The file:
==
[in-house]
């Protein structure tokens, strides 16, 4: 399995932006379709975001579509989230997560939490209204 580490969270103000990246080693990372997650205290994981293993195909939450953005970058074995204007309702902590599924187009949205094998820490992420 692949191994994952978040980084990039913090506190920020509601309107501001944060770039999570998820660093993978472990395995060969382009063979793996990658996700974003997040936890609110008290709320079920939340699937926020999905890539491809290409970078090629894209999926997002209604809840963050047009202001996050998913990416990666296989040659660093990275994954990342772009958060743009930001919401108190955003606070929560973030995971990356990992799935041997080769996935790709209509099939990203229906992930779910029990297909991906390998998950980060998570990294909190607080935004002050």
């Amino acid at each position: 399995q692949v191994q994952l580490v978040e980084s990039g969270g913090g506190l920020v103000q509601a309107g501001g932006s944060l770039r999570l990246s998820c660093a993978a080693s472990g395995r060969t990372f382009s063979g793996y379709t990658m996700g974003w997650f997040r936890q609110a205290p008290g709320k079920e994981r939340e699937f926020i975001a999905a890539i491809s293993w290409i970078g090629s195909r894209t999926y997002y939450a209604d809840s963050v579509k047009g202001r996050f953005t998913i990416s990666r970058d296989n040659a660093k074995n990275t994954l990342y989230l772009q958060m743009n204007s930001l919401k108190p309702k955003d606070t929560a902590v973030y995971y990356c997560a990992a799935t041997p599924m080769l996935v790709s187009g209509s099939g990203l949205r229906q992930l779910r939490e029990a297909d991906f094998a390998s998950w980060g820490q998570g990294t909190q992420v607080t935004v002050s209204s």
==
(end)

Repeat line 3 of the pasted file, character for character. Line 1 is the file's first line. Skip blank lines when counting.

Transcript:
């Amino acid at each position: 399995q692949v191994q994952l580490v978040e980084s990039g969270g913090g506190l920020v103000q509601a309107g501001g932006s944060l770039r999570l990246s998820c660093a993978a080693s472990g395995r060969t990372f382009s063979g793996y379709t990658m996700g974003w997650f997040r936890q609110a205290p008290g709320k079920e994981r939340e699937f926020i975001a999905a890539i491809s293993w290409i970078g090629s195909r894209t999926y997002y939450a209604d809840s963050v579509k047009g202001r996050f953005t998913i990416s990666r970058d296989n040659a660093k074995n990275t994954l990342y989230l772009q958060m743009n204007s930001l919401k108190p309702k955003d606070t929560a902590v973030y995971y990356c997560a990992a799935t041997p599924m080769l996935v790709s187009g209509s099939g990203l949205r229906q992930l779910r939490e029990a297909d991906f094998a390998s998950w980060g820490q998570g990294t909190q992420v607080t935004v002050s209204s």